BPREPA pleads for gradual change in pullet fees

The British Free Range Egg Producers’ Association is appealing to pullet rearers considering introducing up-front payments to give producers time to adjust.

Egg producers currently pay for their birds between 14 and 28 days after delivery, but some pullet rearers are planning to switch to requiring part-payment before delivery.

Last month Steve Carlyle of Country Fresh Pullets told Poultry World he wanted to minimise the hit if egg producers went bust before paying for their birds. He suggested charging 20% six months before delivery, and another 30% half way through rearing.

But egg producers are struggling in the current market and are concerned at having to find money up front for their new birds. BFREPA vice-chairman Roger Gent is therefore asking rearers to introduce any such terms gradually.

“Although we may not like it as producers, it is not something that we could realistically object to in the long term,” he said in a statement. “We don’t want pullet rearers exposed to bad debt, but we don’t want egg producers to suddenly have to find large amounts of money up front for their next flock.

“Although we may not like it as producers, it is not something that we could realistically object to in the long term.”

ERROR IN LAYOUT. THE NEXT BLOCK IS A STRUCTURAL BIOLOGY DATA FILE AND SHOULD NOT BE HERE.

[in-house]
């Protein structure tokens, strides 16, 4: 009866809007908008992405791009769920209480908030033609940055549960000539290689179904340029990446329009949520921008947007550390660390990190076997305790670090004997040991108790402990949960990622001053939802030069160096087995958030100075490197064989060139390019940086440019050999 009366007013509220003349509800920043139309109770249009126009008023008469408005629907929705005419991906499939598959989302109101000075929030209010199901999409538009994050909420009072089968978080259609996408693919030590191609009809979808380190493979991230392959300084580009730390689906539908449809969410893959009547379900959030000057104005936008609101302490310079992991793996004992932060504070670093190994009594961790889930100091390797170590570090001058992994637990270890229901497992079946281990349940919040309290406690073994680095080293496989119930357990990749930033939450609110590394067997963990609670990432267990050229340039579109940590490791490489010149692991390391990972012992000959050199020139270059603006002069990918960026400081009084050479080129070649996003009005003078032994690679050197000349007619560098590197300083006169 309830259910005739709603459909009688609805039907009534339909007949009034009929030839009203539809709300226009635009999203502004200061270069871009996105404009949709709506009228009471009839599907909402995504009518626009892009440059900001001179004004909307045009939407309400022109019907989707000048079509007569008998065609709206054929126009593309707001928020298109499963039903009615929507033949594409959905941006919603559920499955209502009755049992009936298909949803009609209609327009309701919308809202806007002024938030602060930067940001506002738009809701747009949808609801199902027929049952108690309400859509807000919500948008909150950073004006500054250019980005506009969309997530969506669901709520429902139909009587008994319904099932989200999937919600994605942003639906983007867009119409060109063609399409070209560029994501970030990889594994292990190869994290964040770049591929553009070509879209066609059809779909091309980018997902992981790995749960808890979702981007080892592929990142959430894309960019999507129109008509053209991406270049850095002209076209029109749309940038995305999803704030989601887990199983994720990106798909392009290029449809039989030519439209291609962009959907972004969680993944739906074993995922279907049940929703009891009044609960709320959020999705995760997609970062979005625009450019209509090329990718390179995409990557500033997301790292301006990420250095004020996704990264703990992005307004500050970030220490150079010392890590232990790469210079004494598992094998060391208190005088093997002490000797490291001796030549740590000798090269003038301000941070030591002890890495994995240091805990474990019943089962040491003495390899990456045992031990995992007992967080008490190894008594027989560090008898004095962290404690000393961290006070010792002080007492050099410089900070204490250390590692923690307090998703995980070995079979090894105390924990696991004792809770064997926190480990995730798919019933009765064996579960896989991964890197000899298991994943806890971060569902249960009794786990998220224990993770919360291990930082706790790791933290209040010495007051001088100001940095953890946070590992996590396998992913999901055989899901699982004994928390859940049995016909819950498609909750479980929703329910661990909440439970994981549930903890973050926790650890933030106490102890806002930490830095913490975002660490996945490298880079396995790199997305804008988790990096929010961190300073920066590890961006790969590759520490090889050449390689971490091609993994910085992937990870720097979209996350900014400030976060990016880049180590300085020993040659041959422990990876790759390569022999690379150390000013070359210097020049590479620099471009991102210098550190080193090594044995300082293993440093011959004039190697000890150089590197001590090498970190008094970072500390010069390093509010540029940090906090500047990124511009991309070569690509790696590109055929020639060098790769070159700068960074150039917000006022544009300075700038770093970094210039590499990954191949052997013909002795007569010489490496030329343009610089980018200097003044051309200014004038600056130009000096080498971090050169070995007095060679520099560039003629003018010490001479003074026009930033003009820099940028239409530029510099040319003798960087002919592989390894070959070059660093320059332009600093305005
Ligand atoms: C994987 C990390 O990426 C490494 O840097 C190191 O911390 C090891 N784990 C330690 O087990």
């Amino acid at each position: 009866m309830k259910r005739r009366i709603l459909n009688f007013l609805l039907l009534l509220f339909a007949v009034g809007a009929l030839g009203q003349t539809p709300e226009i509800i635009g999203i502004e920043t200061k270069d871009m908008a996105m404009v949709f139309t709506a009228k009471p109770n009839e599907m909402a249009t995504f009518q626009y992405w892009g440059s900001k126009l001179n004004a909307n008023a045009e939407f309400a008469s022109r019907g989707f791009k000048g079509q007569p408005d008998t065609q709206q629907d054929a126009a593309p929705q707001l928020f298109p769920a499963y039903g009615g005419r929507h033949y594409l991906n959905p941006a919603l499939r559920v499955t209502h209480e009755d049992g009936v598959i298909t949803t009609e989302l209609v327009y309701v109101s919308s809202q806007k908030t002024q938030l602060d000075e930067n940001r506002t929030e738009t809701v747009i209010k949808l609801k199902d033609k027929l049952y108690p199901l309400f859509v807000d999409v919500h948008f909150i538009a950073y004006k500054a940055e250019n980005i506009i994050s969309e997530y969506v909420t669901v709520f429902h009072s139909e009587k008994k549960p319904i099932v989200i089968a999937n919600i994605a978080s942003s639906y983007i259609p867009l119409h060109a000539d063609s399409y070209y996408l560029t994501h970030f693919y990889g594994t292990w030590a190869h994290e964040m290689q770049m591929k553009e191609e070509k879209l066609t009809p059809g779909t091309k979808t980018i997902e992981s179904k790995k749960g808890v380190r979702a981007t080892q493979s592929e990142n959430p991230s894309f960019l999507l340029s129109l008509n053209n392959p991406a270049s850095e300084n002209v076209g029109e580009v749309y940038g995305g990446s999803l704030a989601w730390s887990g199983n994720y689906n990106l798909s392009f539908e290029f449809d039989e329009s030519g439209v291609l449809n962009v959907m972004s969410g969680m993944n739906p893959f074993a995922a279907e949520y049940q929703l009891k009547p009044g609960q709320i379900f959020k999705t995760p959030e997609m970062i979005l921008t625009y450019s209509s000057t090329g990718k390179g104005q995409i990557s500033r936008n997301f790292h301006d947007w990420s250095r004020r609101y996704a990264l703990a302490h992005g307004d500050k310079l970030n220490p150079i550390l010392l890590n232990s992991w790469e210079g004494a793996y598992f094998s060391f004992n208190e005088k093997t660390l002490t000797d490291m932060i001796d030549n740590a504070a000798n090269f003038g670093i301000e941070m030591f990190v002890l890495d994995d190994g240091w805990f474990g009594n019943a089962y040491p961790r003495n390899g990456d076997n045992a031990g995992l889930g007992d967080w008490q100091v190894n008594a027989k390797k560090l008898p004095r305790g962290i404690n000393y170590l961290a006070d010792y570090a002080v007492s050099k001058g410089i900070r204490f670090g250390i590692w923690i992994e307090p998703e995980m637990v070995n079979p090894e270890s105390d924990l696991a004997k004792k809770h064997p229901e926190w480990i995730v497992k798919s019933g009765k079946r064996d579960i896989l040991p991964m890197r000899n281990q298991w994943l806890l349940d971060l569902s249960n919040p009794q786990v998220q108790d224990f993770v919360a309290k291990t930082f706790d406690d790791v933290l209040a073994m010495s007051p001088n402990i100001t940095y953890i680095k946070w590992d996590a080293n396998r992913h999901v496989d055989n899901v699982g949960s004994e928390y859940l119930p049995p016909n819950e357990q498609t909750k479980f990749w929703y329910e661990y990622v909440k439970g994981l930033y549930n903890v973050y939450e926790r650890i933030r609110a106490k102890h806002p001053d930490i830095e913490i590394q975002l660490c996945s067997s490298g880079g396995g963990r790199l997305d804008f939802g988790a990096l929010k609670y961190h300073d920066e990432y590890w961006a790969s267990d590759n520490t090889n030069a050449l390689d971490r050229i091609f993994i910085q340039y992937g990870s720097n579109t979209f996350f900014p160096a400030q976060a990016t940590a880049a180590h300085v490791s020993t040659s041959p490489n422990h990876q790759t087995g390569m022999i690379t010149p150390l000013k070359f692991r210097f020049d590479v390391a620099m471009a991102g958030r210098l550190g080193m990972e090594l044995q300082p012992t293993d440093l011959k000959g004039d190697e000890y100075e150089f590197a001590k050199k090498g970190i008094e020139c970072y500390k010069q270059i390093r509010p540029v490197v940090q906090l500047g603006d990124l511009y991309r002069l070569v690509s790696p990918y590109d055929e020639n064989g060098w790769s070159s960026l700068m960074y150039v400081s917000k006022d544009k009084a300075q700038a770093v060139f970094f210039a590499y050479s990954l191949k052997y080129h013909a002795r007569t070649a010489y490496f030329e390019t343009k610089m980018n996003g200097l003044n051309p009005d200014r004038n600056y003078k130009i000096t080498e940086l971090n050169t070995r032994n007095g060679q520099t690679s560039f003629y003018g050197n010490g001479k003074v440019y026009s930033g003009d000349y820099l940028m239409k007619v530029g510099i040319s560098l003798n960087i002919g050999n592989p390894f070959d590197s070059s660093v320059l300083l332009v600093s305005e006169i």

BFREPA vice-chairman Roger Gent

“If this is going to happen, then we would like to see it introduced gradually to give producers time to adjust.”

He suggested that egg producers could pay a smaller amount up front for the first flock, with that payment gradually increasing flock by flock.

“This would, hopefully, give egg producers time to accrue enough capital over time to meet the requirements of the new terms,” said Mr Gent. “I don’t think these kind of terms will be a bad idea in the long run, but egg producers do need help to make the change.”

With free-range eggs in surplus and feed costs rising, many egg producers are already making a loss. It is also understood that the hatcheries are also planning to raise chick prices, to help cover some of the extra cost of feeding breeding flocks.

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